This is not a drill. If you found out that one of the most versatile and effective anti-aging formulas out there was something already sitting in your bathroom cabinet, you probably wouldn’t believe it. And who could blame you? But a new study in the journal Dermatologic Surgery shows that sunscreen—yes, sunscreen—can not only protect your skin but also reverse common signs of photoaging, like wrinkles and hyperpigmentation.
We know you’re probably all like, ” Sunscreen, really?” This is like finding out that your nice, totally dependable, but otherwise very boring colleague happens to be a vigilante superhero in her spare time. The study, sponsored by the Johnson & Johnson’s Skin Research Center and led by dermatologists Steven Wang and James Leyden, showed improvements in the many signs of aging caused by the sun, such as texture, overall tone, and fine lines. With just a daily application of moisturizer with SPF 30, participants saw improvements of 52 percent in mottled pigmentation (a.k.a. sun spots), 40 percent in skin texture, and 41 percent in skin clarity after a year of use.
This is huge, in part because the daily moisturizer in question provided only hydration and sun protection—and zero anti-aging ingredients. How, exactly, such a straightforward formula (compared to other, active-ingredient-packed anti-agers out there) can give these results is still unclear, but Wang has his guesses. “The most plausible answer has to do with skin’s innate regenerative properties,” he explains. “We know that skin turns over every 28 days. By preventing the continual accumulation of more and more damage, we allow the skin to heal on its own.” The sunscreen gives your skin a chance to indulge in some R&R instead of constantly defending itself from UV exposure and repairing damage.
Originally featured on Allure.com
Generally, before and after photos leave a lot to be desired, whether they’re from a TV infomercial for a workout machine or a magazine ad for face cream. But no before and after photos leave more to be desired—or make you feel even more uncertain—than the ones advertising cosmetic work for Botox, fillers, or other anti-aging treatments. Pictures of results sometimes use better lighting and more makeup to fake improvement, the photos are often only two-dimensional (so you can’t always see what’s changed), and, most importantly, it’s not your face in the picture. But new 3D technologies are aiming to change that. In Australia, plastic surgeon Michael Molton, with the help of a software designer, has recently developed a 3D-scanning camera called the SAFV system, that creates a topographical map of his patients’ faces. The final images can be moved side to side and up and down and are particularly ideal for previewing volume changes in the face after filler in cheeks, lips, or facial lines. And, to predict the muscle-freezing effects of Botox, Molton tells New Scientist that 3D video scanning could be next.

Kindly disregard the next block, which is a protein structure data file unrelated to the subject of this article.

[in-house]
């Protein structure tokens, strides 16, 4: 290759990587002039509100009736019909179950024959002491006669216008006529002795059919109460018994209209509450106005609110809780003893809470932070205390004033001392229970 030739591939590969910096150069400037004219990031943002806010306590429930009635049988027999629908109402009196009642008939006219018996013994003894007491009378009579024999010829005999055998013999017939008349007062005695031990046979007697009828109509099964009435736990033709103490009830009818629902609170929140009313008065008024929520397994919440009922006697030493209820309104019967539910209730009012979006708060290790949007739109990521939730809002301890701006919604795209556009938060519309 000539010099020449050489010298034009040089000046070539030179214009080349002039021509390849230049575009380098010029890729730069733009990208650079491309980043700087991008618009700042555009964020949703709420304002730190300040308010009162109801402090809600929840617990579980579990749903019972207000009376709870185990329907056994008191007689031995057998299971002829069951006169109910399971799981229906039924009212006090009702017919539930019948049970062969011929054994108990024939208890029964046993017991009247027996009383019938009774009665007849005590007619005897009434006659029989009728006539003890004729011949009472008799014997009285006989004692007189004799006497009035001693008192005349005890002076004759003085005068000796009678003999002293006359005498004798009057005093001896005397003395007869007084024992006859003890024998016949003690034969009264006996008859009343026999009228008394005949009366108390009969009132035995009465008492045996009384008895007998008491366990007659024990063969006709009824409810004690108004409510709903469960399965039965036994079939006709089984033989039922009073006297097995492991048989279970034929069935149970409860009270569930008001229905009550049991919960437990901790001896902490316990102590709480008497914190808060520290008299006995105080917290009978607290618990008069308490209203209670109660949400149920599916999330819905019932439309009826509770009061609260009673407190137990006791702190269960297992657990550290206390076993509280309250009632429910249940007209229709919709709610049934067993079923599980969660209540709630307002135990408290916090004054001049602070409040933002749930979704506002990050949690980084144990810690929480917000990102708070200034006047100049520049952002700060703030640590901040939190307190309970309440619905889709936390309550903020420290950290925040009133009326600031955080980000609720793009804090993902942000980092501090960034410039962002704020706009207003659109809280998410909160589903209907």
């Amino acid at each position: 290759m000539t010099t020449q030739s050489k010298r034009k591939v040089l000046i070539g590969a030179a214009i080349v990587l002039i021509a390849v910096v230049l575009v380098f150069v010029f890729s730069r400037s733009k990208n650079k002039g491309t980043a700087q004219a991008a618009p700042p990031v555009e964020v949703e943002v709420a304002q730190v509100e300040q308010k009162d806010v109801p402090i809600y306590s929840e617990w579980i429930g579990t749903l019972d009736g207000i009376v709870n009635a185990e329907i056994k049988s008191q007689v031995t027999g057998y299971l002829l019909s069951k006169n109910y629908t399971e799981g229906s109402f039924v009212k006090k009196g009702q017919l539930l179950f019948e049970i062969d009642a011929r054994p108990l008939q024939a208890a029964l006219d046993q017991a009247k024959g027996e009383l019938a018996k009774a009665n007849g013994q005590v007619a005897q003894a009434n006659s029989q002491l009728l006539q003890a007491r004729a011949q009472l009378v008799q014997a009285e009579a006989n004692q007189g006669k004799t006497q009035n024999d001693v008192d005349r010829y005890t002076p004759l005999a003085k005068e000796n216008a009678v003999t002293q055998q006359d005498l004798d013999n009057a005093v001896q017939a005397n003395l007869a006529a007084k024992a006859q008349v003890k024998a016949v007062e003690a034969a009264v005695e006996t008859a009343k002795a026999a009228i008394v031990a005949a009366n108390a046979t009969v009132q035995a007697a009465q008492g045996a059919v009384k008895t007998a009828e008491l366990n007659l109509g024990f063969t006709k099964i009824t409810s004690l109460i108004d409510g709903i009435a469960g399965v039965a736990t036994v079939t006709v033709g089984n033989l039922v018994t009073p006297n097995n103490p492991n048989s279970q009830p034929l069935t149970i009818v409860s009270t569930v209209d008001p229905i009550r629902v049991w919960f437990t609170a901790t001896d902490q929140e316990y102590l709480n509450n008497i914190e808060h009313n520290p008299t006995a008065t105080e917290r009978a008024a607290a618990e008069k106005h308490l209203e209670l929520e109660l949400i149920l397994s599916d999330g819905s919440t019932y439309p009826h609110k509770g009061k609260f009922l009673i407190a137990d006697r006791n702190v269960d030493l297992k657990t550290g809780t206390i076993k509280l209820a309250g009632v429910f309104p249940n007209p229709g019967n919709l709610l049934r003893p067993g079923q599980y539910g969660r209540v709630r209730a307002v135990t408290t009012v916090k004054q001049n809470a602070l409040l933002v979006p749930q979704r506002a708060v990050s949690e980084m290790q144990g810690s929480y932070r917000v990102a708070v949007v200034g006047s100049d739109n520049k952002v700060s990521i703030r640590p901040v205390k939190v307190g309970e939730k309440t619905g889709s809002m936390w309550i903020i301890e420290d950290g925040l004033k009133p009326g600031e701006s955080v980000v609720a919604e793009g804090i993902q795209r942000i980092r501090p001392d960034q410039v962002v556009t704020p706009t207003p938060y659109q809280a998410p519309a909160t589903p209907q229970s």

Other than the thrill factor of seeing a computerized version of your own visage—and wondering whether this might be the next big upgrade for iPhone 8—there’s another major benefit of 3D camera scans: You won’t lose perspective. You know those people, be they celebrities or strangers on the street, who so obviously went overboard with cosmetic procedures and you wonder how they got so off track? These before and afters help doctors track progress and could potentially provide a reality check for overeager patients who claim they don’t see improvements.
For those curious about going under the needle, the Vectra M3 from Canfield is a 3D technology that’s already available in the US, and doctors can also manipulate your rendering like a real-life Facetune to fill, shrink, and smooth so you can see what the work will look like before you decide to get it done. We can’t think of a better way to try out your own Kylie Jenner moment.
Originally featured in Allure magazine
Sometime around September my sun-kissed glow from summer starts to fade into a dull, rough mask. Dry patches start to pop up on my cheeks and arms, and my makeup seems to look cakey instead of dewy. In fact, this change in my skin is typically the first sign that winter is coming. Bye, bye combination complexion. Hello, dry skin. “If you have skin that easily becomes flaky, tight feeling, or even rough this is likely from dry skin,”Kally Papantoniou, M.D., a board-certified dermatologist in NYC, tells SELF. When you have dry skin, you have to think about skincare a little differently. Things like physical exfoliants, alcohol, and foaming cleanser can make flaky skin even worse. Here’s a list of daily habits that could be contributing to your dry skin.
1. Using a soapy or acne-fighting cleanser. The number-one thing that could be causing your skin to dry out is your face wash. Beware of foamy and soapy cleansers, which can strip the skin of your natural oils. “There are some cleansers which are fine for normal-to-oily skin types, but if used by those with dry skin, it can be too harsh,” says Papantoniou. “Toners, face masks, and products that are used to treat acne can also be very drying.” “Oil cleansers wash away what we want to clean but leave behind natural oils and they don’t strip your skin of moisture,” she explains.
2. Turning up the heat in the shower. Although a super hot and steamy shower can feel relaxing, it can be troublesome if you have itchy, dry skin. “Hot water temperature will leech skin of oils and lead to dry skin,” says Papantoniou. The best thing is to keep your water at a warm-to-tepid temperature. Try this Delta Temp2O showerhead ($70, homedepot.com) that comes with a temperature read out built in. In winter, your space heater can also be to blame. The dry heat sucks moisture from the air and your skin. Consider investing in a humidifier, which helps balance out the humidity in the air.